Must every tragic mass shooting bring out the shrill ignorance of "gun control" advocates?
The key fallacy of so-called gun control laws is that such laws do not, in fact, control guns. They simply disarm law-abiding citizens, while people bent on violence find firearms readily available.
If gun-control zealots had any respect for facts, they would have discovered this long ago, because there have been too many factual studies over the years to leave any serious doubt about gun control laws being not merely futile but counterproductive.
Places and times with the strongest gun-control laws have often been places and times with high murder rates. Washington, D.C., is a classic example, but just one among many.
When it comes to the rate of gun ownership, that is higher in rural areas than in urban areas, but the murder rate is higher in urban areas. The rate of gun ownership is higher among whites than among blacks, but the murder rate is higher among blacks. For the country as a whole, hand gun ownership doubled in the late 20th century, while the murder rate went down.
The few counterexamples offered by gun-control zealots do not stand up under scrutiny. Perhaps their strongest talking point is that Britain has stronger gun-control laws than the United States and lower murder rates.
But, if you look back through history, you will find that Britain has had a lower murder rate than the United States for more than two centuries -- and, for most of that time, the British had no more stringent gun control laws than the United States. Indeed, neither country had stringent gun control for most of that time.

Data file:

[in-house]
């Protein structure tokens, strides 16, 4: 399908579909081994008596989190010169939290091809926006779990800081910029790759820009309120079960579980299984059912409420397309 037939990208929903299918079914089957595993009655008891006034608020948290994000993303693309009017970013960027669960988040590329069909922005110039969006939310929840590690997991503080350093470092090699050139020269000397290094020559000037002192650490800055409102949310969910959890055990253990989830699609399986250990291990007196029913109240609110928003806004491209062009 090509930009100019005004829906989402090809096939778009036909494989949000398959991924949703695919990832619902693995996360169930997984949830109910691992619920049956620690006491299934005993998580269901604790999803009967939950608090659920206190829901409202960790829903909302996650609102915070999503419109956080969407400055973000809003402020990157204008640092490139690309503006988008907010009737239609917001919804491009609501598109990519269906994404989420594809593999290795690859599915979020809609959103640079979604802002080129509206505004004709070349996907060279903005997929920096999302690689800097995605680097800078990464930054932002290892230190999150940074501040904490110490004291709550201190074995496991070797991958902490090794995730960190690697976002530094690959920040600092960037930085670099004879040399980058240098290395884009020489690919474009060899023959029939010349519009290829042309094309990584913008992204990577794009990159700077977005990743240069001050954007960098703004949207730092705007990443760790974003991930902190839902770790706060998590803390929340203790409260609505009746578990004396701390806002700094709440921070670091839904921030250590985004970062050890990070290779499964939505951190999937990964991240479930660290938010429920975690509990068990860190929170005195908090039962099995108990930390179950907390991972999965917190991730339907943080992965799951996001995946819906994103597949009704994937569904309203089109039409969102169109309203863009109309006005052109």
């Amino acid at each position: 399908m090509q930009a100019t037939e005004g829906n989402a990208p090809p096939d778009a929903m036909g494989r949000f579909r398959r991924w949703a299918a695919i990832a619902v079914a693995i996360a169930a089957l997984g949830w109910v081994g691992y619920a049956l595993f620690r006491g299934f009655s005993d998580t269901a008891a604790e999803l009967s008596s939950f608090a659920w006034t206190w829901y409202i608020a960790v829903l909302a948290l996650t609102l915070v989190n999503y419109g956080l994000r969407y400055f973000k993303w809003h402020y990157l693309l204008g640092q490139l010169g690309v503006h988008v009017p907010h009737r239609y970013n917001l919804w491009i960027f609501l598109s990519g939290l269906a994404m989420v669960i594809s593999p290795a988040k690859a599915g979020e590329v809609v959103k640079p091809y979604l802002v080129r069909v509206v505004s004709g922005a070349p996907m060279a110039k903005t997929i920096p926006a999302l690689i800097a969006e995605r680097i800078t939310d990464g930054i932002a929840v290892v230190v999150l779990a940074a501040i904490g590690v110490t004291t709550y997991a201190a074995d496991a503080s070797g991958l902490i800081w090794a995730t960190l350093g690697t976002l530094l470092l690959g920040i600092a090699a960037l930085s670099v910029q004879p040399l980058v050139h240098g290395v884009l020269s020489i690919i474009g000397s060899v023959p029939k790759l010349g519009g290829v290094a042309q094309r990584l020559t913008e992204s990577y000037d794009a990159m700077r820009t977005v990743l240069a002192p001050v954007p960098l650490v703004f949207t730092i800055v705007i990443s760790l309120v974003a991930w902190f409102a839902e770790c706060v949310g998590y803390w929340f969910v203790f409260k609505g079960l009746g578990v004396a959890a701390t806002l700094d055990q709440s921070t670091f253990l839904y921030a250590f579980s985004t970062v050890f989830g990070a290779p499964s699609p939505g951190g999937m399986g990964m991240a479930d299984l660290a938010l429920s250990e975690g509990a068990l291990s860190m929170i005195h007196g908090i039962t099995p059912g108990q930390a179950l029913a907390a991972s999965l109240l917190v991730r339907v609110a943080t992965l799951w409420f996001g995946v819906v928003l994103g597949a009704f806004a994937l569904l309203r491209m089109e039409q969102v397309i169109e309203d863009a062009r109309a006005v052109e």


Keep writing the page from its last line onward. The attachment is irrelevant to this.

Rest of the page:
In the middle of the 20th century, you could buy a shotgun in London with no questions asked. New York, which at that time had had the stringent Sullivan Law restricting gun ownership since 1911, still had several times the gun murder rate of London, as well as several times the London murder rate with other weapons.
Neither guns nor gun control was the reason for the difference in murder rates. People were the difference.
Yet many of the most zealous advocates of gun control laws, on both sides of the Atlantic, have also been advocates of leniency toward criminals.
In Britain, such people have been so successful that legal gun ownership has been reduced almost to the vanishing point, while even most convicted felons in Britain are not put behind bars. The crime rate, including the rate of crimes committed with guns, is far higher in Britain now than it was back in the days when there were few restrictions on Britons buying firearms.
In 1954, there were only a dozen armed robberies in London but, by the 1990s -- after decades of ever tightening gun ownership restrictions -- there were more than a hundred times as many armed robberies.
Gun-control zealots' choice of Britain for comparison with the United States has been wholly tendentious, not only because it ignored the history of the two countries, but also because it ignored other countries with stronger gun control laws than the United States, such as Russia, Brazil and Mexico. All of these countries have higher murder rates than the United States.
You could compare other sets of countries and get similar results. Gun ownership has been three times as high in Switzerland as in Germany, but the Swiss have had lower murder rates.
Guns are not the problem. People are the problem -- including people who are determined to push gun-control laws, either in ignorance of the facts or in defiance of the facts.
Thomas Sowell is a senior fellow at the Hoover Institution, Stanford University.